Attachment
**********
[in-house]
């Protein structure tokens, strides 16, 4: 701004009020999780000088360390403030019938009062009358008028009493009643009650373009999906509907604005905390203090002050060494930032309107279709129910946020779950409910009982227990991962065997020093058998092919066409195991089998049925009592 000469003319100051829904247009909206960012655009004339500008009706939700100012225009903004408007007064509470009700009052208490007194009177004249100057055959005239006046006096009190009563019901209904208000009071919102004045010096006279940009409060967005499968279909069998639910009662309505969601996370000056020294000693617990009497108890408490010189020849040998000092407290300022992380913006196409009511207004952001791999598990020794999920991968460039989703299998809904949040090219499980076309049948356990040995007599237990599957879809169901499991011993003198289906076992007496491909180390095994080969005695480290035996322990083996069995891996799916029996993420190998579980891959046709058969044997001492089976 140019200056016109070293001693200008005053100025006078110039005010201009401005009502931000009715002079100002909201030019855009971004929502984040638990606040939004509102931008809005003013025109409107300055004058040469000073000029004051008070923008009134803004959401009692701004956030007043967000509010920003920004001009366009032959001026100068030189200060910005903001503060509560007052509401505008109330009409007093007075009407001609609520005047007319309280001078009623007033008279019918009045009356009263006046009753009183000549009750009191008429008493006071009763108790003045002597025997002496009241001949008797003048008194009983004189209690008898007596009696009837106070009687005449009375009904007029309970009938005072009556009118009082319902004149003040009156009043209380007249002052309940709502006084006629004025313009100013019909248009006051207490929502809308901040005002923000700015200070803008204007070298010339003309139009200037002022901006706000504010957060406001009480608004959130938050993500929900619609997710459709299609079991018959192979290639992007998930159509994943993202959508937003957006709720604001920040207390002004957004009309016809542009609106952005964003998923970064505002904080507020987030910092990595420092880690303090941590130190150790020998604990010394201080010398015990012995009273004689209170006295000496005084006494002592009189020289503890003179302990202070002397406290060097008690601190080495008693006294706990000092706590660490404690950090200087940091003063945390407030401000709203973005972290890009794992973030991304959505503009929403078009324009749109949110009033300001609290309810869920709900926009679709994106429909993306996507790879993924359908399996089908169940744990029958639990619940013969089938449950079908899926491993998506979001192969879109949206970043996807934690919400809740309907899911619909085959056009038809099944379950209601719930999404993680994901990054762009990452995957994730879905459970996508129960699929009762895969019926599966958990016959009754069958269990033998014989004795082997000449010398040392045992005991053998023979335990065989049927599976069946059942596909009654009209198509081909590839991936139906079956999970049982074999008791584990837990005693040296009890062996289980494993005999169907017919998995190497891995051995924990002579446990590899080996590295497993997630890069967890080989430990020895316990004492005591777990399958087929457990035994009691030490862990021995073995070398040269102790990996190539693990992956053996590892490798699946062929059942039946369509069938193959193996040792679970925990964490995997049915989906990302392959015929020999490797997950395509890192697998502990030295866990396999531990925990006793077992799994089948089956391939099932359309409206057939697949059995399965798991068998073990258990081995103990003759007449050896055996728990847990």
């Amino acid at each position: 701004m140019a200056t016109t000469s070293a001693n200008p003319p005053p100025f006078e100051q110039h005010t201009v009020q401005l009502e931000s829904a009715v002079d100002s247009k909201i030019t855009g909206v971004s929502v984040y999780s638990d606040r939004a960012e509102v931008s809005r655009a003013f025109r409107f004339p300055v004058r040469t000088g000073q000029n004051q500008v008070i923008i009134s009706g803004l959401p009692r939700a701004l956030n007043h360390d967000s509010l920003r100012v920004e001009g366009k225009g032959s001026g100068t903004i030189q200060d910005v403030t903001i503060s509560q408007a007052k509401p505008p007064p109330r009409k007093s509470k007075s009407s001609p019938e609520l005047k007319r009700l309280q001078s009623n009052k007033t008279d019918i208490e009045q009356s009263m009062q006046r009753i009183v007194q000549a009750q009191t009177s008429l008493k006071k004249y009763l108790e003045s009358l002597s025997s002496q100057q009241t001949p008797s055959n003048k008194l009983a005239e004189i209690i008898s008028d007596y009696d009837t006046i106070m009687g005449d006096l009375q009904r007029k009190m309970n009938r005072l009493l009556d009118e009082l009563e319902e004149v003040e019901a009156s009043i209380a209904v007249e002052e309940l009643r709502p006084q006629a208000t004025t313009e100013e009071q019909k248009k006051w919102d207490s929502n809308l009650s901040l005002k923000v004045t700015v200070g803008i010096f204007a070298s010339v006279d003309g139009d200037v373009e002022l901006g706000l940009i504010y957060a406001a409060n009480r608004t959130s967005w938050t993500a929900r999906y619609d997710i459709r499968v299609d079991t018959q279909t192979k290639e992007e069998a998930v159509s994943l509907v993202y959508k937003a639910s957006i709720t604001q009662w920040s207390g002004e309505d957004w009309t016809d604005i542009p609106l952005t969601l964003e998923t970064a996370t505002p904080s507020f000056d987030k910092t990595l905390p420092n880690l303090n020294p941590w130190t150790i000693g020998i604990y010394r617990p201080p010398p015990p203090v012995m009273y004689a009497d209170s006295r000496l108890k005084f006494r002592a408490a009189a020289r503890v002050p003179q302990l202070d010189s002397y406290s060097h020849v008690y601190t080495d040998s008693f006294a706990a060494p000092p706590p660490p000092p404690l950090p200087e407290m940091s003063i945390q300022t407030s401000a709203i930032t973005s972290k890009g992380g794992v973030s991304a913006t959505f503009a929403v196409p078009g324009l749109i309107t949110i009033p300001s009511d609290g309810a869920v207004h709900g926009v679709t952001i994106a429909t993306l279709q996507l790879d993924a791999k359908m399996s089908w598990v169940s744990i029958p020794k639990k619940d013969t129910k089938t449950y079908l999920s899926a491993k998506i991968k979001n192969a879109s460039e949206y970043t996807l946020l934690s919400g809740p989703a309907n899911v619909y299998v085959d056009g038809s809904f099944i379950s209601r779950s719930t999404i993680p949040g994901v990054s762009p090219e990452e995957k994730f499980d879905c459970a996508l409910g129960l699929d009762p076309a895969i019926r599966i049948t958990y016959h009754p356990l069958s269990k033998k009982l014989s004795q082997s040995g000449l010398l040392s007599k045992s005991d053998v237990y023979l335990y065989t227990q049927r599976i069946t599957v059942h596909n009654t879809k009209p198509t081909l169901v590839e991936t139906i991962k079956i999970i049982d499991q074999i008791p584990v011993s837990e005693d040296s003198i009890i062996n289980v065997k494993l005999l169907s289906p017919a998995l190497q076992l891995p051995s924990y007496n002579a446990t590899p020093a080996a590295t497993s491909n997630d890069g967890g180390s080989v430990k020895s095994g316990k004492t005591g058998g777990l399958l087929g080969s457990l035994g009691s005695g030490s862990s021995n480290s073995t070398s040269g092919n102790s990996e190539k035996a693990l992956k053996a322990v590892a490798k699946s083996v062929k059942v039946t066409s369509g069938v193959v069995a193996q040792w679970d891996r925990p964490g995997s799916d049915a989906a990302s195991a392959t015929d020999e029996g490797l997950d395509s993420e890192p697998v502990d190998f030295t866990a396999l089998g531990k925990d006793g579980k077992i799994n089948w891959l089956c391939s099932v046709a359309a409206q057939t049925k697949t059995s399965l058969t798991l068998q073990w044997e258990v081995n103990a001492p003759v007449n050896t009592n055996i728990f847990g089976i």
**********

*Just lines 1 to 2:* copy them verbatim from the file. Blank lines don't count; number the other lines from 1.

[in-house]
């Protein structure tokens, strides 16, 4: 701004009020999780000088360390403030019938009062009358008028009493009643009650373009999906509907604005905390203090002050060494930032309107279709129910946020779950409910009982227990991962065997020093058998092919066409195991089998049925009592 000469003319100051829904247009909206960012655009004339500008009706939700100012225009903004408007007064509470009700009052208490007194009177004249100057055959005239006046006096009190009563019901209904208000009071919102004045010096006279940009409060967005499968279909069998639910009662309505969601996370000056020294000693617990009497108890408490010189020849040998000092407290300022992380913006196409009511207004952001791999598990020794999920991968460039989703299998809904949040090219499980076309049948356990040995007599237990599957879809169901499991011993003198289906076992007496491909180390095994080969005695480290035996322990083996069995891996799916029996993420190998579980891959046709058969044997001492089976 140019200056016109070293001693200008005053100025006078110039005010201009401005009502931000009715002079100002909201030019855009971004929502984040638990606040939004509102931008809005003013025109409107300055004058040469000073000029004051008070923008009134803004959401009692701004956030007043967000509010920003920004001009366009032959001026100068030189200060910005903001503060509560007052509401505008109330009409007093007075009407001609609520005047007319309280001078009623007033008279019918009045009356009263006046009753009183000549009750009191008429008493006071009763108790003045002597025997002496009241001949008797003048008194009983004189209690008898007596009696009837106070009687005449009375009904007029309970009938005072009556009118009082319902004149003040009156009043209380007249002052309940709502006084006629004025313009100013019909248009006051207490929502809308901040005002923000700015200070803008204007070298010339003309139009200037002022901006706000504010957060406001009480608004959130938050993500929900619609997710459709299609079991018959192979290639992007998930159509994943993202959508937003957006709720604001920040207390002004957004009309016809542009609106952005964003998923970064505002904080507020987030910092990595420092880690303090941590130190150790020998604990010394201080010398015990012995009273004689209170006295000496005084006494002592009189020289503890003179302990202070002397406290060097008690601190080495008693006294706990000092706590660490404690950090200087940091003063945390407030401000709203973005972290890009794992973030991304959505503009929403078009324009749109949110009033300001609290309810869920709900926009679709994106429909993306996507790879993924359908399996089908169940744990029958639990619940013969089938449950079908899926491993998506979001192969879109949206970043996807934690919400809740309907899911619909085959056009038809099944379950209601719930999404993680994901990054762009990452995957994730879905459970996508129960699929009762895969019926599966958990016959009754069958269990033998014989004795082997000449010398040392045992005991053998023979335990065989049927599976069946059942596909009654009209198509081909590839991936139906079956999970049982074999008791584990837990005693040296009890062996289980494993005999169907017919998995190497891995051995924990002579446990590899080996590295497993997630890069967890080989430990020895316990004492005591777990399958087929457990035994009691030490862990021995073995070398040269102790990996190539693990992956053996590892490798699946062929059942039946369509069938193959193996040792679970925990964490995997049915989906990302392959015929020999490797997950395509890192697998502990030295866990396999531990925990006793077992799994089948089956391939099932359309409206057939697949059995399965798991068998073990258990081995103990003759007449050896055996728990847990």